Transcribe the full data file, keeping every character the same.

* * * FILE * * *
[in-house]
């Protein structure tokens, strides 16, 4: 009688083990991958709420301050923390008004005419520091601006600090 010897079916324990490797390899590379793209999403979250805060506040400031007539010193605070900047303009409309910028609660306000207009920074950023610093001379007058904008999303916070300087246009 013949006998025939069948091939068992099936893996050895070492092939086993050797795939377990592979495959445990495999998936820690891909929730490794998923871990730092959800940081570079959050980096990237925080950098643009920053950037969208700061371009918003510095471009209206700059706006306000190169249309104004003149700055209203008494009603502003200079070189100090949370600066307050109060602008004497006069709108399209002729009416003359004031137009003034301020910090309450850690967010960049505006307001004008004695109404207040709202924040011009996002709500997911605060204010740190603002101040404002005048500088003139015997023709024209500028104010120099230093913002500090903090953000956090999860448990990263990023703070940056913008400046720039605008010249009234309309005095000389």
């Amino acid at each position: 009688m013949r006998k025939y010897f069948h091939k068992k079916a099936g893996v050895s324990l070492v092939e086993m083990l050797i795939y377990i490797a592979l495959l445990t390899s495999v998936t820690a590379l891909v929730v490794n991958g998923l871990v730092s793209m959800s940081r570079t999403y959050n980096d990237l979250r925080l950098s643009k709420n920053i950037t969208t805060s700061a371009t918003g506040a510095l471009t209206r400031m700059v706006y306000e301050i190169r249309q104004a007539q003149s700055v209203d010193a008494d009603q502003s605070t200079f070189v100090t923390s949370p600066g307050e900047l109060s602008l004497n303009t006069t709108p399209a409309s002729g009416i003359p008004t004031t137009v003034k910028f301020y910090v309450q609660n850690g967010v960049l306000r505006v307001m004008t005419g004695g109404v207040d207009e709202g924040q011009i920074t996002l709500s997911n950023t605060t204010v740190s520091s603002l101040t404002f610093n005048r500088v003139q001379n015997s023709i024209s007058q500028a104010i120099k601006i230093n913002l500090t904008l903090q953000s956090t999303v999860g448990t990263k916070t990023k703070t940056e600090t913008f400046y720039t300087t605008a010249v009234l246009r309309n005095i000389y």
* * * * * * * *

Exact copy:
[in-house]
């Protein structure tokens, strides 16, 4: 009688083990991958709420301050923390008004005419520091601006600090 010897079916324990490797390899590379793209999403979250805060506040400031007539010193605070900047303009409309910028609660306000207009920074950023610093001379007058904008999303916070300087246009 013949006998025939069948091939068992099936893996050895070492092939086993050797795939377990592979495959445990495999998936820690891909929730490794998923871990730092959800940081570079959050980096990237925080950098643009920053950037969208700061371009918003510095471009209206700059706006306000190169249309104004003149700055209203008494009603502003200079070189100090949370600066307050109060602008004497006069709108399209002729009416003359004031137009003034301020910090309450850690967010960049505006307001004008004695109404207040709202924040011009996002709500997911605060204010740190603002101040404002005048500088003139015997023709024209500028104010120099230093913002500090903090953000956090999860448990990263990023703070940056913008400046720039605008010249009234309309005095000389």
């Amino acid at each position: 009688m013949r006998k025939y010897f069948h091939k068992k079916a099936g893996v050895s324990l070492v092939e086993m083990l050797i795939y377990i490797a592979l495959l445990t390899s495999v998936t820690a590379l891909v929730v490794n991958g998923l871990v730092s793209m959800s940081r570079t999403y959050n980096d990237l979250r925080l950098s643009k709420n920053i950037t969208t805060s700061a371009t918003g506040a510095l471009t209206r400031m700059v706006y306000e301050i190169r249309q104004a007539q003149s700055v209203d010193a008494d009603q502003s605070t200079f070189v100090t923390s949370p600066g307050e900047l109060s602008l004497n303009t006069t709108p399209a409309s002729g009416i003359p008004t004031t137009v003034k910028f301020y910090v309450q609660n850690g967010v960049l306000r505006v307001m004008t005419g004695g109404v207040d207009e709202g924040q011009i920074t996002l709500s997911n950023t605060t204010v740190s520091s603002l101040t404002f610093n005048r500088v003139q001379n015997s023709i024209s007058q500028a104010i120099k601006i230093n913002l500090t904008l903090q953000s956090t999303v999860g448990t990263k916070t990023k703070t940056e600090t913008f400046y720039t300087t605008a010249v009234l246009r309309n005095i000389y």